A family in Asia on an average spends more than 40% of their income on education related products and services. Yet, employers continue to complain about how university graduates are not ready for the workplace despite the 16 years of formal education.
The lack of applicability in education system has created high unemployment rates and lack of talent worldwide. This calls for a more skill-based education where individuals are trained to fulfil the demands of the workplace and at the same time a way of delivering education that allows working adults to upgrade their skills while balancing their studies with work and family commitments.
To enable more educational content that is relevant, flexible and affordable in Asia, Lithan Hall Academy, Red Dot Ventures and TIEN Academy launched an edutech accelerator on April 23 that supports individuals with deep domain expertise in developing their own online content. Participants of the accelerator will be provided a personalized open online course (POOC) platform upon which the courses they design and develop can be delivered via various media. While resources like Khan Academy, Lynda and Coursera are freely available to Asian students, the Lithan EdTech Accelerator supports individuals in creating online content tailored for local audience. Henry Khiat, head of academic and operations of the company, believes that Lithan courses will foster more engagement than is done by Massive Open Online Coursewares (MOOCs), such as the kinds found on Coursera. “MOOCs have a notoriously high student attrition rate because student engagement could not be sustained,” Khiat says. “Just because you give someone a book doesn’t mean he or she is going to read it. Similarly, our aim is to keep our students engaged in the courses they enrol in, so that they finish them within a set time period.” To do this, the POOC platform helps educators implement a variety of teaching methods that have been known to improve learning outcomes in the classroom like blended learning, flipped classroom method, mentorship, etc. Instead of using class time for lectures, which will now be delivered through the POOC platform, class time can be used for activities and discussion that allow students to actively engage themselves in course material.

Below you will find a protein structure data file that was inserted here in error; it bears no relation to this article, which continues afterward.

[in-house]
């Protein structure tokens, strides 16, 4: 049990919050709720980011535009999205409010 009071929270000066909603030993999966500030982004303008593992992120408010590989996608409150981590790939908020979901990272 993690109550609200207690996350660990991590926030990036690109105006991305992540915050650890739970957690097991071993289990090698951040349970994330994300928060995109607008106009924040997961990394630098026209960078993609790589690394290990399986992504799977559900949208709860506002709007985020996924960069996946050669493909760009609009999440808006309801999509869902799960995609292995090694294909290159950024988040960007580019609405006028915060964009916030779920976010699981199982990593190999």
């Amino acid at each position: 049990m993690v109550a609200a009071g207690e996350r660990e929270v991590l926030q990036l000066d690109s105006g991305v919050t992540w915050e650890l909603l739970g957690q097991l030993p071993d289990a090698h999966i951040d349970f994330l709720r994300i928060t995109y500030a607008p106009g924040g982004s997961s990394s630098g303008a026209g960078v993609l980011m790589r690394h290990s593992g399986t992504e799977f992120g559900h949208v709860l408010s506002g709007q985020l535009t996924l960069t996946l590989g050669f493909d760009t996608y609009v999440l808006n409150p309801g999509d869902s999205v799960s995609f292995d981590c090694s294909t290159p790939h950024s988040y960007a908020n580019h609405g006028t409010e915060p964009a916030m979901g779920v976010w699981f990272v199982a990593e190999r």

Individuals interested in developing their own online courses as a part of the Lithan EdTech Accelerator first join Lithan’s 6 week long edupreneurship bootcamp which helps participants ideate and validate a viable and scalable business model. By the end of the bootcamp, participants would create a business plan using the Lean Canvas with the help of mentors and learn how to develop a blended learning course. At the end of the bootcamp, participants pitch their edutech ideas to a panel of investors, the results of which determine their entry into the Lithan Accelerator. The 100 day Accelerator focusses on the execution phase i.e. developing the online course on the POOC platform provided by the Accelerator. Participants will receive training in course design, training equipment and facilities, mentorship and funding during the 100 day Accelerator. “We are looking for enterprising individuals, who can be outsource partners or investee companies, for the design, development and distribution of skills mastery courses in Singapore and across the region,” says Leslie Loh, Chairman of Lithan and Managing Director of Red Dot Ventures. “Through the Lithan EdTech Accelerator programme, we hope to find and develop these new breed of educators,” he adds. The first bootcamp has started on June 15, 2015, which will be followed by the 100 day Accelerator.
Anuj Jain, one of the mentors of the Accelerator, looks forward to the first batch of participants. As someone who has travelled extensively in India and South East Asia, he sees a lot of value in this initiative. Jain says, “People in deep provinces of Vietnam, Manila or Malaysia have no access to good education. The gap between the skills provided by the traditional education institutions and those which the industry demands is significant. If people in Singapore with all the facilities and platform could come out with ideas that could go global, that’s a great way to contribute to society and do something meaningful.”
While the lack of infrastructure and poor internet access could be a potential obstacles faced by Accelerator participants, content produced by the participants could immensely benefit those who are able to access this technology. Asia’s classrooms have largely been centred around learning that has proven to be redundant in the modern workplace. We need to move towards a more applicable skill based education that can be accessed widely at low cost. The Lithan EdTech Accelerator helps us take a step in that direction.
Photo Credits: Ivan Levic
About the author:
Payal is a student entrepreneur based in Singapore. She is interested in the education technology space and is currently working on a social network for e-learners (smoocer.com). Apart from entrepreneurship, she enjoys blogging and travelling